Tag Archives: Horseback Riding

The scariest thing so far…

9 Apr

Isn’t/aren’t:

  • the many cockroaches that invaded my bathroom (past-tense since I got my place sprayed!)
  • the lizards scurrying around my bathroom. In fact, they eat the cockroaches so I like ‘em
  • the spider that stung me as I finished taking a shower
  • the scorpions that have decided they like to hang out in my place
  • drinking creek water – I did it and am living to write about it
  • the fear of one big unexpected/unseen bump in the road that would throw me off the back of a motorcycle

The scariest thing I’ve experienced so far is…riding down a rocky mountain on a small horse.

The horses here are significantly smaller than the ones back home; this doesn’t inspire much confidence. Although I have a lot of experience with horses, nothing prepared me for a bush-trekking-mountain-climbing adventure on horseback.

Going up the mountain was no problem so I was ill prepared for the journey down…which was terrifying. Especially when your horse stumbles and you imagine yourself and the animal tumbling down the mountain side against all those jagged rocks.

But don’t worry. That didn’t happen. I survived (phew!) and will probably be climbing down the mountain on foot next time.

Don’t let my words convince you that the horses aren’t fit for the job though…they are actually quite good at navigating rocky mountain terrain and jumping over dried creek beds. I just felt like a terrible person who only added dead weight onto the horse’s back.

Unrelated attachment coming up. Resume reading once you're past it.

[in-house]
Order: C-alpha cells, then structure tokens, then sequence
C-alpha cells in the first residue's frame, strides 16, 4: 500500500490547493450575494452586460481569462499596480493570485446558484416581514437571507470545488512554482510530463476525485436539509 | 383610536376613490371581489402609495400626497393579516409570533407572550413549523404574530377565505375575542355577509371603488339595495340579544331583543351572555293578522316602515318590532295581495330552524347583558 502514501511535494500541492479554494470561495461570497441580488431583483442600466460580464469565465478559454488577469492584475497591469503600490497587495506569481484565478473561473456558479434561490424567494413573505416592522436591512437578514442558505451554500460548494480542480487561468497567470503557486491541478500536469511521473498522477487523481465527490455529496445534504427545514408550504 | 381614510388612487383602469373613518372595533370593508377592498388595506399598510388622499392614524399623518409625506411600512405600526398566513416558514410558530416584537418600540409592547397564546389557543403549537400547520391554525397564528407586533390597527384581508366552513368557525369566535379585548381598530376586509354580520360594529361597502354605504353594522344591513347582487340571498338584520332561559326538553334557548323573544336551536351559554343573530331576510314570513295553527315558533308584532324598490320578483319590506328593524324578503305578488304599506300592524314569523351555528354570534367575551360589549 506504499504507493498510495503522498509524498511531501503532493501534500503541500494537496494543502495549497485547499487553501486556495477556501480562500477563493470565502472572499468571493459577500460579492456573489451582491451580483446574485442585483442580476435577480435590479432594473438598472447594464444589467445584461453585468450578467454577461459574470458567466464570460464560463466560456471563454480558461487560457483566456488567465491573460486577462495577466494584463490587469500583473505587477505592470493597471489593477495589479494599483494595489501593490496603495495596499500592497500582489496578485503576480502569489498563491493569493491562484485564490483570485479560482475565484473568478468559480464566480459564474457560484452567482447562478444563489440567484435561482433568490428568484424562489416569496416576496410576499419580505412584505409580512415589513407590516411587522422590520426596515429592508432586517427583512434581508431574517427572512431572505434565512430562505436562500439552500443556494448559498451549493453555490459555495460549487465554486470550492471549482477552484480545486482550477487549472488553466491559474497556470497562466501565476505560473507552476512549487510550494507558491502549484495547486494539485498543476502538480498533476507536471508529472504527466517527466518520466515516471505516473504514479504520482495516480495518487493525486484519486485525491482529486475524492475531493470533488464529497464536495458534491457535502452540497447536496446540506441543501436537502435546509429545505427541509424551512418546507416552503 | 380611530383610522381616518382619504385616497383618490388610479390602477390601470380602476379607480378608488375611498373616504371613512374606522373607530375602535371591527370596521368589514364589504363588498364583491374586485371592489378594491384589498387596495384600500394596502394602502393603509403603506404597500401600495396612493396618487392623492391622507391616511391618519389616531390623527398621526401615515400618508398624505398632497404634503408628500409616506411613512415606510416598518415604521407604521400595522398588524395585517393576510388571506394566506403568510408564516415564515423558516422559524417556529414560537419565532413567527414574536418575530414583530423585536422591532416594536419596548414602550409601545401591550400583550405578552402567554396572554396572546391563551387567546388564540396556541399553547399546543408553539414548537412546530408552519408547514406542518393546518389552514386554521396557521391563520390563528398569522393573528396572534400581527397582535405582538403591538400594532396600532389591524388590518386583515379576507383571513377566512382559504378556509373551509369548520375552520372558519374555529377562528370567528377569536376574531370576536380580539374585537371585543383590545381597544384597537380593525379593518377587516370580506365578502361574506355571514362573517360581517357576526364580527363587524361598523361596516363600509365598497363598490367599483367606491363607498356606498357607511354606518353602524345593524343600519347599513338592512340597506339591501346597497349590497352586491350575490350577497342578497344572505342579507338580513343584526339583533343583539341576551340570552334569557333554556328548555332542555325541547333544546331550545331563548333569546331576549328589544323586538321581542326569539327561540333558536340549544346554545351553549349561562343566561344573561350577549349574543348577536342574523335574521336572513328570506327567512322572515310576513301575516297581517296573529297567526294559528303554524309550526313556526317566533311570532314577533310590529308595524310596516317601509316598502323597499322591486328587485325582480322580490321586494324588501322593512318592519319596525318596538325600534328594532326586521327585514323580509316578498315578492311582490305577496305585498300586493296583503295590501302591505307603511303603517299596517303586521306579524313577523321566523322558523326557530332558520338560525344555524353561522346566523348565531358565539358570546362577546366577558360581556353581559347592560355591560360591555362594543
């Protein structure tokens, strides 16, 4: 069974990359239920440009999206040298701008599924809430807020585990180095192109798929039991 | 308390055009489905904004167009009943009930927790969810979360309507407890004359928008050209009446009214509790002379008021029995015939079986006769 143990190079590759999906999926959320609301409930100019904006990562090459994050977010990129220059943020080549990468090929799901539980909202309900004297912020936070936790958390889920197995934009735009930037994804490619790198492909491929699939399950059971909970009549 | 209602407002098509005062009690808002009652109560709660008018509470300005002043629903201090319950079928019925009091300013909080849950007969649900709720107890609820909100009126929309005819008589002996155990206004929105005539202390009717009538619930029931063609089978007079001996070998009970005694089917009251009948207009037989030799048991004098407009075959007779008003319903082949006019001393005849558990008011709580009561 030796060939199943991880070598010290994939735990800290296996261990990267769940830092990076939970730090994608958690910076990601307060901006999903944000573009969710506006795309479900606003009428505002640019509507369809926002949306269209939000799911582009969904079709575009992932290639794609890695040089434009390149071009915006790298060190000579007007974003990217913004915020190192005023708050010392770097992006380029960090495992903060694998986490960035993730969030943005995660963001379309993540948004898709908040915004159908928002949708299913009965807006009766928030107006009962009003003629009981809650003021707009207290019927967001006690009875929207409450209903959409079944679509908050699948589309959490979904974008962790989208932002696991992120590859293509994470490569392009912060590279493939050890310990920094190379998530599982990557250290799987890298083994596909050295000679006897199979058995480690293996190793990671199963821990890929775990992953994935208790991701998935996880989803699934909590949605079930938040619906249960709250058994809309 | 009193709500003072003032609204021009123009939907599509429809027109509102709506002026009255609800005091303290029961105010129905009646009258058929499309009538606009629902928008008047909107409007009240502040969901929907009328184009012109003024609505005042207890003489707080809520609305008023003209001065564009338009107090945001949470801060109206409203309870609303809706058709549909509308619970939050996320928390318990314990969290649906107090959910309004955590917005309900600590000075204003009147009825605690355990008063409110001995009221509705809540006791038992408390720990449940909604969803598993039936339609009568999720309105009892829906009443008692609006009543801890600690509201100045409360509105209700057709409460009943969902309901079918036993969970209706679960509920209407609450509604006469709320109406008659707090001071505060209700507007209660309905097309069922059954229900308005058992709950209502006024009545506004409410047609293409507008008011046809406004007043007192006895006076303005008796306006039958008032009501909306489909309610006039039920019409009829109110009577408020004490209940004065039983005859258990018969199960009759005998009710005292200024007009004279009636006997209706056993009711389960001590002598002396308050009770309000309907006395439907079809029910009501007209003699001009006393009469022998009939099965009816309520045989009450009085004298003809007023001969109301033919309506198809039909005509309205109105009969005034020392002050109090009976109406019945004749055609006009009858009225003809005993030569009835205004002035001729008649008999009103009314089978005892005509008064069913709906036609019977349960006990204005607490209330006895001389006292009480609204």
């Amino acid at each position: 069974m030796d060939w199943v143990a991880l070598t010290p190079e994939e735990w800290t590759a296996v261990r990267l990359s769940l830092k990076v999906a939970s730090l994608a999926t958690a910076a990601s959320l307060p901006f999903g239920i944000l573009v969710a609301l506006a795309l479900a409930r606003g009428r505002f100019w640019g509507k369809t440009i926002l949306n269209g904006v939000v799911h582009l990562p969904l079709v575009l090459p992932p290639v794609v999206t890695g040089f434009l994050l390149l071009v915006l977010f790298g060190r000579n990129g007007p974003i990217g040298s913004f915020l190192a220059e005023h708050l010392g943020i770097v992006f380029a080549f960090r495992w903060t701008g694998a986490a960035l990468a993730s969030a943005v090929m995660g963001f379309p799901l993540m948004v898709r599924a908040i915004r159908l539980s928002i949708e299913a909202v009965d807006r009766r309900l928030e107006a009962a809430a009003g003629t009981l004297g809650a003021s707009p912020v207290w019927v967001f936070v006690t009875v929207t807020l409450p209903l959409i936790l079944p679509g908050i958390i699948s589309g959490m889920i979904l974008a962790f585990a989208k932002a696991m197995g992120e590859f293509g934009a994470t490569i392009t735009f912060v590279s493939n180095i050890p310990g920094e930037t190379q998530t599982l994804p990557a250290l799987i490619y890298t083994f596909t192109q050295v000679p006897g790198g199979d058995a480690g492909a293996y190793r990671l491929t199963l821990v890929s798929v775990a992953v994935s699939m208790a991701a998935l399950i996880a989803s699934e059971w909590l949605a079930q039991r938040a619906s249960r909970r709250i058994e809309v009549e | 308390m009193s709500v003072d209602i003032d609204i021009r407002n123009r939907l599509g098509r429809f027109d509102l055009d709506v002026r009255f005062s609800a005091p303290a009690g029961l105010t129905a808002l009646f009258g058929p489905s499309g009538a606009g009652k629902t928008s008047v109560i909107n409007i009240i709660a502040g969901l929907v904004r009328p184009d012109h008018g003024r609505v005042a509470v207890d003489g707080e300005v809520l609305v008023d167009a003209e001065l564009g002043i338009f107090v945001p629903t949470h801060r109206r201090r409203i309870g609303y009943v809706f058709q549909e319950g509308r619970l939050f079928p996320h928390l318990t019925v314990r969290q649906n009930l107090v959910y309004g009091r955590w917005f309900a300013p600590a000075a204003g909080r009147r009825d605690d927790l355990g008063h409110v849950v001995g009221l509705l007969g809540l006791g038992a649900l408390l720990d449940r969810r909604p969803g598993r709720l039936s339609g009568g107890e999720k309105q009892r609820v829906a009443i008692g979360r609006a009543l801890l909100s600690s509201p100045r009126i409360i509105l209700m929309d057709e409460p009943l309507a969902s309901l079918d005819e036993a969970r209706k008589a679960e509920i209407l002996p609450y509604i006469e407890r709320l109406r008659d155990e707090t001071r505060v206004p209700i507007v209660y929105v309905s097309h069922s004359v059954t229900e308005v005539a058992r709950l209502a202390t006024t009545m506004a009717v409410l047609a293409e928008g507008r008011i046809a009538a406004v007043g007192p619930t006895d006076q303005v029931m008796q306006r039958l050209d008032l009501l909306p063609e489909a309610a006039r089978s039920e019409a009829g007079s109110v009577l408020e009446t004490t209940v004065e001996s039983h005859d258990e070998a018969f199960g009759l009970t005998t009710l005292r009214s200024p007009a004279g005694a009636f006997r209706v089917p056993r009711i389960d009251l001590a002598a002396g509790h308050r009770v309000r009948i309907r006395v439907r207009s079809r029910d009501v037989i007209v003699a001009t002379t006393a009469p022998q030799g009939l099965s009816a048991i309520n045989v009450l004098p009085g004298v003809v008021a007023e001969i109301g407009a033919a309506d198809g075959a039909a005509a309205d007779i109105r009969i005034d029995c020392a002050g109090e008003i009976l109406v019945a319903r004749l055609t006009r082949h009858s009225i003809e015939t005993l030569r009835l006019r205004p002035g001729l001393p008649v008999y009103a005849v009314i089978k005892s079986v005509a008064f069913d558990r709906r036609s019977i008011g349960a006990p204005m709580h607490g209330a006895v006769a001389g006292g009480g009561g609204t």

So why the adventure into “the Bush”? So I could put my big red boots to good use of course…oh and to see all this:

Worth the terrifying climb down the mountain, right?

Adventures in LA – Horseback Riding

30 Mar

Location: Zuma Canyon, Malibu – Los Angeles, California
Zuma Canyon

It’s a habit of mine to find horseback riding opportunities wherever I am – whether I’m in Cuba, Egypt, or Los Angeles. And if you’re traveling with me, I will try my best to convince you to join me. I always encourage people to try new things, especially things I love! :)

Malibu Riders provided us with some trusty steeds for our 3-mile ride through Zuma Canyon.

They have horses for all levels of riders from novice to advanced. I was assigned to a quick little bay mare named Honna (at least that’s how it was pronounced). My friend’s never been on a horse before so our guide gave him a really experienced gray mare, Nay-Nay.
Too bad she was the one horse who wanted to kick every other horse that tried to pass her that day (apparently she doesn’t usually do this). It’s a little scary trying to get your horse away from the one that kicks when you’re on a narrow mountain trail with a wall to your left and a cliff to your right. At least it made for an interesting ride.

Other than that, the ride went smoothly. Our guide made sure that the riders were doing okay during the entire ride and we got to do a little trot and canter at the end of it when everyone felt comfortable enough to try a faster pace. Oh, and the friend that’s never been on a horse before? He enjoyed it a lot! (I’d prefer he love it, but I won’t put words in his mouth)


Riding in Zuma CanyonMalibu View

Okay so I’m not a riding instructor or anything close to being qualified as one, but here are some things you might want to keep in mind before you decide to horseback ride and during the ride:

  • Don’t wear open-toed shoes.
  • Don’t wear shorts. You can get saddle burn, and it ain’t pretty.